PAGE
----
Cloud Providers' Hiring Methods Pose RisksPaper: Dubious Employment Practices Raise Insider Threat Concerns
In a peer-reviewed paper released Monday at the RSA security conference in San Francisco, the not-for-profit Cloud Security Alliance issued its top threats to organizations employing cloud computing, including the risk from malicious employees of cloud computing providers.
Vetting conducted by some large cloud computing customers reveal that the hiring of cloud providers' technical staffers lack the robust and uniform practices followed by other technology companies, said Jim Reavis, Cloud Security Alliance co-founder and executive director, citing interviews conducted by the alliance in preparation for the report, Top Threats to Cloud Computing.
"There's no perfect world and we have bad actors wherever we go, but we do have concern because of the rapid growth of cloud providers," Reavis said in an interview. "A lot of them will literally tell us, 'We're trying to hire anyone with pulse and got some knowledge of the technology component needed to build this.'"
Reavis said a significant gulf exists between the staffing needs of the information technology sector and employees with the appropriate education and expertise, especially at times that a disrupted technology shift occurs. "This is generically not cloud specific problem. but it is, in fact, something very relevant to cloud environment," he said. "There's absolutely a dearth of people.
"I just had a conversation with a very large organization that is essentially an integration partner for a very large platform as a service cloud provider, and (he said facetiously) 'We can't hire people fast enough. Anybody who can spell the name of the cloud provider, we're hiring.'"
According to the report, the impact that malicious insiders can have on an organization is considerable, given their level of access and ability to infiltrate organizations and assets. "Brand damage, financial impact and productivity losses are just some of the ways a malicious insider can affect an operation," the report said. "As organizations adopt cloud services, the human element takes on an even more profound importance. It is critical, therefore, that consumers of cloud services understand what providers are doing to detect and defend against the malicious insider threat."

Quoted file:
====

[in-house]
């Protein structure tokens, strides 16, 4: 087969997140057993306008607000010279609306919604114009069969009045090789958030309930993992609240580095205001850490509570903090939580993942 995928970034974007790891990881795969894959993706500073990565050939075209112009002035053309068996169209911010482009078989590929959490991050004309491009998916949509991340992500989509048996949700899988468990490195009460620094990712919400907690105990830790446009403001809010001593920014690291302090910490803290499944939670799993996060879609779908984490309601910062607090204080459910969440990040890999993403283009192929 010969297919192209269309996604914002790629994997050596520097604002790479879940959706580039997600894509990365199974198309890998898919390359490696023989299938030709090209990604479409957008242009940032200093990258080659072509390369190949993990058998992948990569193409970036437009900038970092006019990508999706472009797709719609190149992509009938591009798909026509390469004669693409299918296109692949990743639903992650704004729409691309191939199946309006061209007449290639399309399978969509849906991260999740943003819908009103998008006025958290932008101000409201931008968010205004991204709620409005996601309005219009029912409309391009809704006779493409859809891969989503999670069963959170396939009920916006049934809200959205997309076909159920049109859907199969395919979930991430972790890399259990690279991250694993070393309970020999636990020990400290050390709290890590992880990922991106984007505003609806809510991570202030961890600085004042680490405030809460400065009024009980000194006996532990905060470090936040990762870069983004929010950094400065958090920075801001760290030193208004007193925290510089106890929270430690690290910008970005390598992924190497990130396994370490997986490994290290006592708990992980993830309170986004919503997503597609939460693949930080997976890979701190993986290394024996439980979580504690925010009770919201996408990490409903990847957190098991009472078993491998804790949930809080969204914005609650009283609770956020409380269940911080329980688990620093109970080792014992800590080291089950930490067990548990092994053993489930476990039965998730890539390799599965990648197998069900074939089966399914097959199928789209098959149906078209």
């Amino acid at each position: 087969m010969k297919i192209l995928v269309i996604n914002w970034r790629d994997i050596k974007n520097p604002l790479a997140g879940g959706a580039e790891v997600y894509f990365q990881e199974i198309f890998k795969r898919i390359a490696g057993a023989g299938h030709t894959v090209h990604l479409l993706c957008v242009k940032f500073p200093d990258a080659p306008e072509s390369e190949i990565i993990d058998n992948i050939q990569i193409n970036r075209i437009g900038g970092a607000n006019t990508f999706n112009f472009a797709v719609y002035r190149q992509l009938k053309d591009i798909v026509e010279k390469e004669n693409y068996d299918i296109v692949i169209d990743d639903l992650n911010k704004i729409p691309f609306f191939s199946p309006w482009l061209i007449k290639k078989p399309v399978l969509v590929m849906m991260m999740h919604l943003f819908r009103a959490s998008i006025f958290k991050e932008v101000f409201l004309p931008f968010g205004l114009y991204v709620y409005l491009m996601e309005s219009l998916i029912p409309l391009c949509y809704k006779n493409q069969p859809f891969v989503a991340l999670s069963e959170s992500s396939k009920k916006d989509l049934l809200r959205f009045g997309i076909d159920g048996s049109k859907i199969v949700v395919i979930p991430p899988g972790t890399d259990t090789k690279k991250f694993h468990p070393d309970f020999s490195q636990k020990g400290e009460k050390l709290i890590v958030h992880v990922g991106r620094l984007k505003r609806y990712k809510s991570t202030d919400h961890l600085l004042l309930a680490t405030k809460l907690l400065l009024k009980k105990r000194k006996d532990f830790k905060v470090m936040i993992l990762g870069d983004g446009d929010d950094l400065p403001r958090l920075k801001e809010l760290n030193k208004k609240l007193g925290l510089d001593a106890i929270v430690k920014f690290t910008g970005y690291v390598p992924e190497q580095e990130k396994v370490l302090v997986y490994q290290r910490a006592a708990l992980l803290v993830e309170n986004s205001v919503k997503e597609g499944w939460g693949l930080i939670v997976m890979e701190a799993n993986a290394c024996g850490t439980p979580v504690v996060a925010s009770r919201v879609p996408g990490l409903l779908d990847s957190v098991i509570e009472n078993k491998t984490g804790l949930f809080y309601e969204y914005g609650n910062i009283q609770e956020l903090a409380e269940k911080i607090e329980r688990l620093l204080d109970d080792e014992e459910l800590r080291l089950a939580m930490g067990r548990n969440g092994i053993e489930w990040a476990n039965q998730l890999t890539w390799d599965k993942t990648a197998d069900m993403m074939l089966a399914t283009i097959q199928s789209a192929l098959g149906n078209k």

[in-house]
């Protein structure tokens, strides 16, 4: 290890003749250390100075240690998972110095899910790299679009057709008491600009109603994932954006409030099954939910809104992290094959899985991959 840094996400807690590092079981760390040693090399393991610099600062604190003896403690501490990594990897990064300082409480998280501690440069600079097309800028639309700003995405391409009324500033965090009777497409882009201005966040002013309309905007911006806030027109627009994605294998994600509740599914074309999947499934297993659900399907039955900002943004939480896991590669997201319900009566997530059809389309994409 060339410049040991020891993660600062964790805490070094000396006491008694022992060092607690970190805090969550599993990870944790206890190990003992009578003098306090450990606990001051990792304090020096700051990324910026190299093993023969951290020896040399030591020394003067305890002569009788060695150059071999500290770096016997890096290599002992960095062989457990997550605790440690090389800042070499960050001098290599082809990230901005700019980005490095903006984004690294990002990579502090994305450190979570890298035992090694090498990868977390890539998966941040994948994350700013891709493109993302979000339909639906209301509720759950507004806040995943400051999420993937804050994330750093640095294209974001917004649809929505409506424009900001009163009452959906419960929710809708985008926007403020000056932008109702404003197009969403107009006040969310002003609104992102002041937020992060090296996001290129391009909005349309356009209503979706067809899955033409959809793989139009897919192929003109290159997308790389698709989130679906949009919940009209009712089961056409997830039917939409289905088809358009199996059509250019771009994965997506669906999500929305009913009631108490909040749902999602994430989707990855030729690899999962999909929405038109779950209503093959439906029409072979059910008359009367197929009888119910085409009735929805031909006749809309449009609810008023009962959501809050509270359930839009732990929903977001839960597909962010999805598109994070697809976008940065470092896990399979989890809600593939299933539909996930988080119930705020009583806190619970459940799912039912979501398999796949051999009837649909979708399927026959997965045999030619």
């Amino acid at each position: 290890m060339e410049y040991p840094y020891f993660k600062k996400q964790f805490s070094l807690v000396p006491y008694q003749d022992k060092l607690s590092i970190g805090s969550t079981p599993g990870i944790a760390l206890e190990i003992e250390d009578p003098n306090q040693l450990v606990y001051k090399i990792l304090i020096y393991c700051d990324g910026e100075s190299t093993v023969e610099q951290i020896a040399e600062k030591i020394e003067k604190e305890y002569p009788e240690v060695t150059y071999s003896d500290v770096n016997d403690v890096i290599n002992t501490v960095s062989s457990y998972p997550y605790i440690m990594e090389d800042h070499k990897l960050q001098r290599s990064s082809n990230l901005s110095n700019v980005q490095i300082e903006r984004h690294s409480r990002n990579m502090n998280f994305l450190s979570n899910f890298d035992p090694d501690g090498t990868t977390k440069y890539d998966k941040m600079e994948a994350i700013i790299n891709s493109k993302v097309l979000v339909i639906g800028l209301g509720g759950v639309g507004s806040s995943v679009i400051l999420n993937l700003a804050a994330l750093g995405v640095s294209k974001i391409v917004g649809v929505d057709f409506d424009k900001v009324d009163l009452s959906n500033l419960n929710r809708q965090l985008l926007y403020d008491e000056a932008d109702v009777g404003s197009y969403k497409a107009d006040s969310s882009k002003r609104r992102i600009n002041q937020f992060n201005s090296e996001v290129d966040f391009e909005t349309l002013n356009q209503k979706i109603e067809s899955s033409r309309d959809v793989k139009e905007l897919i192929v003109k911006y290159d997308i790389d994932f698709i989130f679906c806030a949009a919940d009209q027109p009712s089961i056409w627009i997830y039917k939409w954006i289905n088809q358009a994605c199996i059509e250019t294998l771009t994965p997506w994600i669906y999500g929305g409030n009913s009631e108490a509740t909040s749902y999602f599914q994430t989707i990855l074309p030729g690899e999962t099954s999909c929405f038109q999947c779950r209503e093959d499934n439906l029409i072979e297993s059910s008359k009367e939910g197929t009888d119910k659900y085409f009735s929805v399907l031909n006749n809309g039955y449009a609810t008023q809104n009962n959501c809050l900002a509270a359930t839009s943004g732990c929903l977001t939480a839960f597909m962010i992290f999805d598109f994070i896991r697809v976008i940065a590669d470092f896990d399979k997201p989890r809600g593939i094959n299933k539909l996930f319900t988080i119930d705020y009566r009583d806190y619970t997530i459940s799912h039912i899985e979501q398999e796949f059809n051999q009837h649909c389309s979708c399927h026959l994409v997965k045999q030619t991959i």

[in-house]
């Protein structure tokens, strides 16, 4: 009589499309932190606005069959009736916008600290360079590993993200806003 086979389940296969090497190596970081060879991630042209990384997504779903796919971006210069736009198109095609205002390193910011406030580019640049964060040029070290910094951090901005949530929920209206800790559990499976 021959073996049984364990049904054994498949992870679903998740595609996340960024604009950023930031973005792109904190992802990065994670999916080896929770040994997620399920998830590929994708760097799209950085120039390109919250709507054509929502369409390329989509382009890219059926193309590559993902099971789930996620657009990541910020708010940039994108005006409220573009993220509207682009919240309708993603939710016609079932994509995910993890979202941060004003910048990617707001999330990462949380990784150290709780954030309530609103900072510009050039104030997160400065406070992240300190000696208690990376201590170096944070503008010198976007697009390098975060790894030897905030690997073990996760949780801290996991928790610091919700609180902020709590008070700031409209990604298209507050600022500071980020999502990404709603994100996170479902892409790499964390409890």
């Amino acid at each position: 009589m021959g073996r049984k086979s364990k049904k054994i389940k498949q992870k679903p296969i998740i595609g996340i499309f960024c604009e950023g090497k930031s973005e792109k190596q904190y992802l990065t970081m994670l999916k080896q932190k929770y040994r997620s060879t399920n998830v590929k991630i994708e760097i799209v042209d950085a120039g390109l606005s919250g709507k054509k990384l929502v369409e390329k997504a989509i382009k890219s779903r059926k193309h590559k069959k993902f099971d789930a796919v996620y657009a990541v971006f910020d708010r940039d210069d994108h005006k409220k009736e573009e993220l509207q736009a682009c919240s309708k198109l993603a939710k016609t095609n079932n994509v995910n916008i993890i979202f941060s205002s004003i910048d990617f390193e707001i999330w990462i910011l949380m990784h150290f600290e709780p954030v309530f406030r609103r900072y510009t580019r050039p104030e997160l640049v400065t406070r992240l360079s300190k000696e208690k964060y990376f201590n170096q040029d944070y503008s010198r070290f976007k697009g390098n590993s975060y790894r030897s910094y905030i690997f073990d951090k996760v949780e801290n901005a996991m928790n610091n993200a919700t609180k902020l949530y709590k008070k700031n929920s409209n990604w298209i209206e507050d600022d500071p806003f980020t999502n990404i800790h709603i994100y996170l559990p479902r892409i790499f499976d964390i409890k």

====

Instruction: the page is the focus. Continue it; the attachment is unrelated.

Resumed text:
Besides malicious insiders, the CSA study listed six other threats from cloud computing:
Abuse and Nefarious Use of Cloud Computing: Hackers actively target cloud providers, partially because their relatively weak registration systems facilitate anonymity and providers' limited fraud detection capabilities.
Insecure Interfaces and APIs: Reliance on a weak set of interfaces and APIs exposes organizations to a variety of security issues related to confidentiality, integrity, availability and accountability.
Shared Technology Vulnerabilities: Cloud providers never designed disk partitions, CPU caches and other shared elements for strong compartmentalization.
Data Loss or Leakage: Depending on the data that is lost or leaked, there might be compliance violations and legal ramifications.
Account, Service or Traffic Hijacking: With stolen credentials, attackers can often access critical areas of deployed cloud computing services, allowing them to compromise the confidentiality, integrity and availability of those services.
Unknown Risk Profile: When adopting a cloud service, the features and functionality may be well advertised, but information on details or compliance of the internal security procedures, configuration hardening, patching, auditing and logging aren't always adequately disseminated.
According to the Cloud Security Alliance, its research paper, commissioned by Hewlett Packard, is the result of a broad examination of information security experts across 29 enterprises, solution providers and consulting firms exposed to some of the world's most demanding and complex cloud environments.